U.S. vehicle safety regulators have said the artificial intelligence system piloting a self-driving Google car could be considered the driver under federal law [...]
"NHTSA will interpret 'driver' in the context of Google's described motor vehicle design as referring to the (self-driving system), and not to any of the vehicle occupants" [...]
Google told NHTSA that the real danger is having auto safety features that could tempt humans to try to take control. — reuters.com
"Robots hate litter," reads a health and safety sign. "Please don't give them any more reasons to overthrow mankind." It's also fair to say that naming your robots makes the whole process of constructing cars vaguely ridiculous. "Wolverine and Iceman lift the cars to tramline two," our tour guide informs us with the zeal of a true believer, adding, as he did after virtually every sentence, that this is 'kind of amazing'. — wired.co.uk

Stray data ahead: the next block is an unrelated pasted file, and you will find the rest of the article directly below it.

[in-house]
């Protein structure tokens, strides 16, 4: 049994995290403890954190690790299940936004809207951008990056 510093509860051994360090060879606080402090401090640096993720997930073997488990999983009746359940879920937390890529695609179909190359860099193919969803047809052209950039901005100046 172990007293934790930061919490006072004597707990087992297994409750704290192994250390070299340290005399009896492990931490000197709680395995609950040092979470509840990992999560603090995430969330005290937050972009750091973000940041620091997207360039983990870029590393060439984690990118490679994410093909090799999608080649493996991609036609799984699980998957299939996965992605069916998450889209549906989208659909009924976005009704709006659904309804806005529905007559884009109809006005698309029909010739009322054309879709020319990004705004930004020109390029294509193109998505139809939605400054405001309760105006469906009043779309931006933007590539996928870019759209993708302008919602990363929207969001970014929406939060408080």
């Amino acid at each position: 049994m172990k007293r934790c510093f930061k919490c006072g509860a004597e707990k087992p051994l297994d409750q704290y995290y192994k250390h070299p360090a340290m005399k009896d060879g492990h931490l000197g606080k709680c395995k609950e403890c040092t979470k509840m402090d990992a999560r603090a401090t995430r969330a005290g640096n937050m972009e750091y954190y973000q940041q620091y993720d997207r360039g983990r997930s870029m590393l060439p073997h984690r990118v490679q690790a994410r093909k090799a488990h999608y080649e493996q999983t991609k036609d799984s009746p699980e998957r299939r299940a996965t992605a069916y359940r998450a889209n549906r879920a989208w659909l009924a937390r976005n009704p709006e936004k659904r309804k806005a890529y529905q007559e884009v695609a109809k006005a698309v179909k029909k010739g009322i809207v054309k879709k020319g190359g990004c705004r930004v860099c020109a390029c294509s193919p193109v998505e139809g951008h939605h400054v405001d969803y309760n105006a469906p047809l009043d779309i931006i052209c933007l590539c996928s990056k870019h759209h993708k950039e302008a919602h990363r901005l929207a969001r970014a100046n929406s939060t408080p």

For the first two weeks of the year, private cars with even-numbered license plates are allowed on the roads only on even-numbered dates, and those with odd-numbered plates on odd dates. The restrictions have noticeably reduced traffic in a city with 9 million cars, more than double that of a decade ago.
In 2014, the World Health Organization found New Delhi’s air to be the dirtiest of 1,600 cities it studied. Scientists blame the high levels of pollutants [...] for thousands of deaths a year. — latimes.com